My boyfriend and I broke up ago three months ago. His parents were getting a divorce, and he felt like he had too much going on to be in a relationship. We were also fighting a lot because he kept pushing me away when I tried to help. After two months of not talking, I texted him to see what’s up and said we should hang out sometime. He said yeah, and to let him know when. I texted him last weekend and told him where I would be, but he didn’t text back until hours later. By then, I was home. Should I text him again about hanging out, or is he blowing me off? I don’t want to seem clingy, or like I’m trying to get back with him, although I wouldn’t mind if that happened. We’re both 17 years old, by the way.
You may be broken up, but you still have a lot invested in this relationship—too much, actually. Step back for your sake. Remember, the brain sets tracks in adolescence based on our responses to life’s challenges. Like this: if a couple breaks up, and one of them thinks, “I’ve been abandoned!” and holes up in bed with a package of Oreos and a tub of mint chip ice cream to binge watch Grey’s Anatomy, that person is directing his or her brain to handle a crisis by hiding, noshing on sugar and escaping reality. After a while, the brain is programmed to respond to downer days, or even downer moments, by ordering a 500-calorie mocha cappuccino to sip while losing hours on the Internet, or by getting stupid drunk (alcohol = sugar + escaping reality).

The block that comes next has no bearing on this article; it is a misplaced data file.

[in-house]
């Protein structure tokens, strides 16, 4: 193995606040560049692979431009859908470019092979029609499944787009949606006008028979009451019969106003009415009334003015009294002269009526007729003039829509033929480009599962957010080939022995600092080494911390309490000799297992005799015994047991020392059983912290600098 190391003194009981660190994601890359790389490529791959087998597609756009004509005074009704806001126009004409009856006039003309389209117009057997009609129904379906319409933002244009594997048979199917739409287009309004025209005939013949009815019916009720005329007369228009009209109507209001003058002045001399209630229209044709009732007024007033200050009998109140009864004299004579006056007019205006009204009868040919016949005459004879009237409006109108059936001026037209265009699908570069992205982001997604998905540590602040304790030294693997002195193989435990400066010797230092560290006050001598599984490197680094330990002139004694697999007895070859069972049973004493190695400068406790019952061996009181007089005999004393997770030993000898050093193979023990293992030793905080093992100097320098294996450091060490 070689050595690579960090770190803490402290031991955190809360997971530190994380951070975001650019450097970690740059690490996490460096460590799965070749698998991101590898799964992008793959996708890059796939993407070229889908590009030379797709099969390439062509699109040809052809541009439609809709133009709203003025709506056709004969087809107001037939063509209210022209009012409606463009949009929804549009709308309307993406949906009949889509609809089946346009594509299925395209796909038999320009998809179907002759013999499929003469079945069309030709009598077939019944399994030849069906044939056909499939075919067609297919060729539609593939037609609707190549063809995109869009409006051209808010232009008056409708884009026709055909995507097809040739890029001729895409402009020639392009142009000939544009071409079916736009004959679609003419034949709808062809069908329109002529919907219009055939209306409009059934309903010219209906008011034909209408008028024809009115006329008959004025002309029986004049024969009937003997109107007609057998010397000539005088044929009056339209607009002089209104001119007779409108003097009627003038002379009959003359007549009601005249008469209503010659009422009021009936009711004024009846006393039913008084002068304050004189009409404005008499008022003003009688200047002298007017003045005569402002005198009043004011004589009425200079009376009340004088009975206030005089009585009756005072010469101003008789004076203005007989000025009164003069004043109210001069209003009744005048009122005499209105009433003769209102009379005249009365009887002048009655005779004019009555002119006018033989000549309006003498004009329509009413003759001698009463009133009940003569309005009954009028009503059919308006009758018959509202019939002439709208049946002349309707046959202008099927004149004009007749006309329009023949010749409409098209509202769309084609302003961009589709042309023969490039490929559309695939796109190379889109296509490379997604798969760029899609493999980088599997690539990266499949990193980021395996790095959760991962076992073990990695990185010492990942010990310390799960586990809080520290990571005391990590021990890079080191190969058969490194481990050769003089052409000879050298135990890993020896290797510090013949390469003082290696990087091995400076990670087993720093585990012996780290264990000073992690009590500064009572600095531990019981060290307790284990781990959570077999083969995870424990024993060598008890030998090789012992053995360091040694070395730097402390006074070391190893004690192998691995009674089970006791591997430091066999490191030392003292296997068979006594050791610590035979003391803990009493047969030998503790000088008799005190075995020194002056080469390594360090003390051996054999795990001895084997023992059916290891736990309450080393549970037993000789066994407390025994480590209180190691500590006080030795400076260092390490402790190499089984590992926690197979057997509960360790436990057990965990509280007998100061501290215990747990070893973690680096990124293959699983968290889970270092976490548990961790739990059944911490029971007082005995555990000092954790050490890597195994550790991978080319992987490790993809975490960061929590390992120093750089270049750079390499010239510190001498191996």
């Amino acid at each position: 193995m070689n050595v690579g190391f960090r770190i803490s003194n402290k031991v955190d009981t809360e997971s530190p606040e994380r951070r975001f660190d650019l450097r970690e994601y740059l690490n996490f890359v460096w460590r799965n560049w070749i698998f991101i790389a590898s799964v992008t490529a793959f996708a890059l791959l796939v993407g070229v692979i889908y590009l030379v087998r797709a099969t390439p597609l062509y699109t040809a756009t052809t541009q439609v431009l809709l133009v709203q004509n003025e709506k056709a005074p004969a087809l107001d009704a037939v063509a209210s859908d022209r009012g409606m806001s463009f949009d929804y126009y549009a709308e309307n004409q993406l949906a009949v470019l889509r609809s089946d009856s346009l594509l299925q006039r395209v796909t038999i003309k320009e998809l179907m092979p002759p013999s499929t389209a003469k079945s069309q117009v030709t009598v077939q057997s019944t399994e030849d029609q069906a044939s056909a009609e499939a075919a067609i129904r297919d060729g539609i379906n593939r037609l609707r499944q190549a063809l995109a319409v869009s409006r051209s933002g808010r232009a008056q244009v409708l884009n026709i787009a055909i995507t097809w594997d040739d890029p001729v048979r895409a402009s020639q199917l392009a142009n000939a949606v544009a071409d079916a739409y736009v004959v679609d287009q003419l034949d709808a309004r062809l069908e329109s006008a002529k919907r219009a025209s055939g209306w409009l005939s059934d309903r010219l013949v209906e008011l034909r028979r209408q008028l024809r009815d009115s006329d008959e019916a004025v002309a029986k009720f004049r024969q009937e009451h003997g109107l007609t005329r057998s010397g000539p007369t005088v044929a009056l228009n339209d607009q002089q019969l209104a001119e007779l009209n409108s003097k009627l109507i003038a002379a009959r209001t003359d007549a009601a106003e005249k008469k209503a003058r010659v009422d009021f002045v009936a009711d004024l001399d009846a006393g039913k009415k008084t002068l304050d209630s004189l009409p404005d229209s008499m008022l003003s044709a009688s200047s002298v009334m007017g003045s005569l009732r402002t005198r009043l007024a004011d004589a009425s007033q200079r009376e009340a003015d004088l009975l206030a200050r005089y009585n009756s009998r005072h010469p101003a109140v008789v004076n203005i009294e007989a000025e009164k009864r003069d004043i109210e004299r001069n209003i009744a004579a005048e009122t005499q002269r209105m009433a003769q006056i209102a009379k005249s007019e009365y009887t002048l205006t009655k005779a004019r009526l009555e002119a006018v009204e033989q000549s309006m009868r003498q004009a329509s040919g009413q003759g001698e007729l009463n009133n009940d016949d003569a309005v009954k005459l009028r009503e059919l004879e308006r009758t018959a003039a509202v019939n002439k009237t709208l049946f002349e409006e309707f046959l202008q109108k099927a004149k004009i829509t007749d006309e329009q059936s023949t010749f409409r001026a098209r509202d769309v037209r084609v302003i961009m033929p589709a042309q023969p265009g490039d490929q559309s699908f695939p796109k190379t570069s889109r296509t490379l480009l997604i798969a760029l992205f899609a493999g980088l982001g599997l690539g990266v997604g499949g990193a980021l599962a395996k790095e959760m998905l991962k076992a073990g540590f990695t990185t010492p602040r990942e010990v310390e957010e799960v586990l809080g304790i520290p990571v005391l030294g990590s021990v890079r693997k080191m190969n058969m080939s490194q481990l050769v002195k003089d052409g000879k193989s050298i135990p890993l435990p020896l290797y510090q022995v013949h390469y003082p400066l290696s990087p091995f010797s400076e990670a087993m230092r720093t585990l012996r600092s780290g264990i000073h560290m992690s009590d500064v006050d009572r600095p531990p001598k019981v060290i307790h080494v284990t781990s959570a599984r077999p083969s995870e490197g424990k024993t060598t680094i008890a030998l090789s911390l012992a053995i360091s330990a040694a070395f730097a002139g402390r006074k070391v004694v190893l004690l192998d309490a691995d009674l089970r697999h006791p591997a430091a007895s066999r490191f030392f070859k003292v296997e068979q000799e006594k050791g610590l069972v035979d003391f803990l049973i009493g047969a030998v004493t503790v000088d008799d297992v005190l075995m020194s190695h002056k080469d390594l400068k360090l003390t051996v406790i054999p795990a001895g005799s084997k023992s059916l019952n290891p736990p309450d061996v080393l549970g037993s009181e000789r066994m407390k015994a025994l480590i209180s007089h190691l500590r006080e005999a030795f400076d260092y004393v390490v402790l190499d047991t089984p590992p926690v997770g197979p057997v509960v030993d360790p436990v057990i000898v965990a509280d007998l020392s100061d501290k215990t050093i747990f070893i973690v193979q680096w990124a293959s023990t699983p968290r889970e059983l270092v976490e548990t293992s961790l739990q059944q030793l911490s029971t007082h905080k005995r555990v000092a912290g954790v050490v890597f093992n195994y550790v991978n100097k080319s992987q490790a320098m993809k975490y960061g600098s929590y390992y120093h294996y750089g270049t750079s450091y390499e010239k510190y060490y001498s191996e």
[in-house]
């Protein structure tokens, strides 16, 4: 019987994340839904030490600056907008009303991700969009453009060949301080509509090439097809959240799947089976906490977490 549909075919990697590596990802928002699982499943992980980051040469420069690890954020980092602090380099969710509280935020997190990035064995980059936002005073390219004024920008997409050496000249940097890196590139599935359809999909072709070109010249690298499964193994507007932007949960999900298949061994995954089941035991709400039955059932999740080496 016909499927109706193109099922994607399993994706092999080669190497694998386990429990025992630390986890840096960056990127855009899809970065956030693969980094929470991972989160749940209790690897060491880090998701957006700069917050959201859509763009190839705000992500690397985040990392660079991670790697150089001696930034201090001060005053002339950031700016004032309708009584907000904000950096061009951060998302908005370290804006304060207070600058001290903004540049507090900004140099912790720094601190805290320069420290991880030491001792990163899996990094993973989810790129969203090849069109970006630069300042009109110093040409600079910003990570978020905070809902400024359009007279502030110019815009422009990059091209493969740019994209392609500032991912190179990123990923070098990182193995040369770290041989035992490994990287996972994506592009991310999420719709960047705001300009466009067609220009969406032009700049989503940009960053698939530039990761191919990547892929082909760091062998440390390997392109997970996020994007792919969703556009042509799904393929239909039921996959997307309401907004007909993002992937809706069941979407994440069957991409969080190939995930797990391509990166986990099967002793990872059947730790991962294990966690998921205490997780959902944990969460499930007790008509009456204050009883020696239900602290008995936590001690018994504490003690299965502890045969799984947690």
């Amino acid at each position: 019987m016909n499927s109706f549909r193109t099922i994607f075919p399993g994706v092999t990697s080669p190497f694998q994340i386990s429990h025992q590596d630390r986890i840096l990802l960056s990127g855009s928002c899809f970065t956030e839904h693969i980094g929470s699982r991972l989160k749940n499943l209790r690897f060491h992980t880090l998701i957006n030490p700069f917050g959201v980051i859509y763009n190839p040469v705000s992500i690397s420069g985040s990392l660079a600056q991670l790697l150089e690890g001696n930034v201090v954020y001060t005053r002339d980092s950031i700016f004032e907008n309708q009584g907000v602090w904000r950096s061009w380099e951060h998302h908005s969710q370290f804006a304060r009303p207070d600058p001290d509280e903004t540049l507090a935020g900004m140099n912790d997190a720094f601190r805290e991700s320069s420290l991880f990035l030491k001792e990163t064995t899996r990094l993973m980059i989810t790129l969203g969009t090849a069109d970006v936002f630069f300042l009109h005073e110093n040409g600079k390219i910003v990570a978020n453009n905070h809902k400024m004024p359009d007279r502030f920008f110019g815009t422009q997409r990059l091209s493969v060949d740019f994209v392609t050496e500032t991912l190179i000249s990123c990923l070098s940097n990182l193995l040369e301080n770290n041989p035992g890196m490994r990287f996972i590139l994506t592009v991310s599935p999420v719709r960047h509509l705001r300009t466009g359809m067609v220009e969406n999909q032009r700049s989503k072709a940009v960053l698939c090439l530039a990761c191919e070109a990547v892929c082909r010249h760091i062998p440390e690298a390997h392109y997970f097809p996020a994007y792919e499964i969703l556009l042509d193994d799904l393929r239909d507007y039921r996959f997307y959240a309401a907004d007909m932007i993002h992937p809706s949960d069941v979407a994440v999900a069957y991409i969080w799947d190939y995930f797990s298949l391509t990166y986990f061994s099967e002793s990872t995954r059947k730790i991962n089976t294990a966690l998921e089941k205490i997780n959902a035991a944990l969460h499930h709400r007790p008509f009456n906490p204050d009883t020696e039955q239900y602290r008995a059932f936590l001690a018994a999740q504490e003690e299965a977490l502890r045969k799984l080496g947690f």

Of course, it’s possible later in life to rip out the tracks laid in adolescence, and to reconstruct new pathways. But doing so requires enormous personal discipline along with consistent support from family, friends and professionals in mental and spiritual health. Why not make smart choices starting now? Begin here: Train your mind to stop longing for your ex-boyfriend. When memories arise in your thoughts, say “thank you” and then bring yourself back into the present moment. One simple technique is to silently narrate your feelings and actions: “I am grateful for my body, and am choosing food that gives me vibrant health.” With practice, you will gain self-awareness. With self-awareness, you can begin to choose a response, rather than letting your history create a reaction. That’s empowering.
So is your ex-boyfriend trying to blow you off? It’s none of your business, really. What’s important is that you focus your energy on your own life, and not on your former boyfriend’s.
There’s a new guy in our department, and he and I have history. We worked together briefly about 10 years ago, hooked up, fell out, and I’m sorry to say stalked each other. It got nasty. I went to therapy and that changed everything. He doesn’t recognize me—I look different and I’m going by my first name now instead of my middle name. I’m not sure how to handle the situation, though. Advice?
If you struggle with anxiety, deflate its power by being first to reintroduce yourself. Say, “We met a long time ago. I was very different then. I’m sorry for my behavior. I trust that we can work together professionally now.” Keep the conversation short. Don’t suggest catching up over cocktails, or having lunch. You’re not the woman you once were. Act accordingly.